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As an employee in California, you have many rights and legal protections. One is the ability to seek financial compensation if you get injured on the job through the workers’ compensation system. Although this is a no-fault system, you may need to submit evidence to support your insurance claim, such as testimony from eyewitnesses. If no one saw your work injury, learn how to handle the claims process.
If you get hurt on the job, report your injury to your employer right away. In California, you have no more than 30 days from the date of the accident to tell your employer about your injury or illness. If you wait longer than 30 days, you will lose the right to seek workers’ compensation benefits.
Go to a manager, supervisor or the human resources department immediately to report your injury. This is especially important if no one witnessed your workplace accident. Reporting the accident puts it on the official record, creating a paper trail to help you prove the accident and injury occurred at work. A prompt accident report can help make up for the fact that you don’t have any eyewitnesses.
If possible, while still at the scene of your workplace accident, take photographs of the item or hazard that injured you. If you tripped and fell over an obstacle in a walkway, for example, take a photograph of the obstacle before it’s cleared. Take pictures of your injuries, as well. Photographs can serve as hard evidence connecting your accident to an injury even without witnesses available.
Ask your employer if any surveillance cameras on the premises captured your accident. Surveillance footage can provide key evidence in a workers’ compensation case that does not have any eyewitnesses. Although no one was present to see your accident, a surveillance camera might have captured footage of the accident actually happening. This can prove your workers’ comp claim as valid.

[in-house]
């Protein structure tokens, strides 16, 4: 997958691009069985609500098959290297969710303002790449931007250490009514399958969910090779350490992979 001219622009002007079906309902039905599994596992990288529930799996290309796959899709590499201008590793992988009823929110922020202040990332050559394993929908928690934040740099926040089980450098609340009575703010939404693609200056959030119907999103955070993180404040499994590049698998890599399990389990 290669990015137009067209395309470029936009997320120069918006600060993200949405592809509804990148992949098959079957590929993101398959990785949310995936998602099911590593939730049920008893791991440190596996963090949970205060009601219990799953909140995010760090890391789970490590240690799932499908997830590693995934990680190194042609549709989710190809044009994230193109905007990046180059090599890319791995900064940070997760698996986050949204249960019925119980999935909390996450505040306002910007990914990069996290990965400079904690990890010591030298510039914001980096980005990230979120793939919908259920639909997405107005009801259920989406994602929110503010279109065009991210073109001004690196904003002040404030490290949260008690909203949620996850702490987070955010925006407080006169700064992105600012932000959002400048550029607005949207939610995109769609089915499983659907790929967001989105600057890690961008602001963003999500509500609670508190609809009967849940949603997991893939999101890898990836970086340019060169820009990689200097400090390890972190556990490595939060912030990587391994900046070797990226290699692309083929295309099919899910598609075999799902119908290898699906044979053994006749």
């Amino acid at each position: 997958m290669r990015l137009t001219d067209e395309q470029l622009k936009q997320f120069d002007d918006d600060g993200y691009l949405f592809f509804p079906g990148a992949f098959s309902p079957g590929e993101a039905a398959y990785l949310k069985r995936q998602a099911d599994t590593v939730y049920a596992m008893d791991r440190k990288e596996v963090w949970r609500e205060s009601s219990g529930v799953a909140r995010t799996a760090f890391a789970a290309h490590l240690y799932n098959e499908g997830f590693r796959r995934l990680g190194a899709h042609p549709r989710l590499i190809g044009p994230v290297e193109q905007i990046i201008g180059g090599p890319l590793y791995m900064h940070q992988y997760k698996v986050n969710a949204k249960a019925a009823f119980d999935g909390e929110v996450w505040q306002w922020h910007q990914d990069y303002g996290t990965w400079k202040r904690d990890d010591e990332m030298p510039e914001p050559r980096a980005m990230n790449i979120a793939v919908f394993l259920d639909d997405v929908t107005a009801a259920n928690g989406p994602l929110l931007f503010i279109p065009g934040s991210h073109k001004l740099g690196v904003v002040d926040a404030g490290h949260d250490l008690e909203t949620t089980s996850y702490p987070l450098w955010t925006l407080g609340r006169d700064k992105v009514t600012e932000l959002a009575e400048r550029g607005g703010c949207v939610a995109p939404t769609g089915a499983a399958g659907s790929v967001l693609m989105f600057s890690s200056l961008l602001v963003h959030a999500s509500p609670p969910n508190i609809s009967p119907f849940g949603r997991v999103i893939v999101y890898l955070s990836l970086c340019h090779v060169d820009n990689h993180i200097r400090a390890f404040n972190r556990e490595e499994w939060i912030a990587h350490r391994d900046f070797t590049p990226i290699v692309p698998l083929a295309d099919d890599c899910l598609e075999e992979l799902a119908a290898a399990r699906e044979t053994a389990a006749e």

Go to a hospital in Orange County immediately after a workplace accident and injury. Tell the doctor exactly how the injury occurred in as much detail as possible. Thoroughly explain your symptoms and how they impact your ability to work. Be honest and descriptive in your explanations. Your doctor will record key information in your medical records.
Prompt medical care can show that you did your part to treat your injuries and prevent further damage. This is important for an insurance company to accept your claim and offer benefits without accusing you of contributing to your injury. You can also provide proof of your injury in the form of medical records and x-rays.
A doctor can write up a report with his or her professional opinion of how the injury most likely occurred. If the doctor’s report confirms that the injury occurred the way you say it did, it will present you as a reliable and trustworthy witness despite being the only person who was present at the accident site.
During a workers’ compensation claim, you do not have to prove someone else’s fault or negligence to qualify for benefits. Instead, your only burden of proof will be to show that you have an injury that occurred while performing work-related activities. If no one witnessed your accident, improve your chances of a successful claim by carrying out a few key steps.
You do not necessarily need a witness to obtain benefits with a workers’ compensation claim in California. No eyewitnesses, however, may make it more difficult to receive a claim approval. Your claim may initially get denied, at which point you will need to submit further evidence and reapply. If you receive a claim denial, contact an Orange County workers’ compensation attorney for advice. Hiring an attorney can increase your chances of a successful claim, even without witnesses.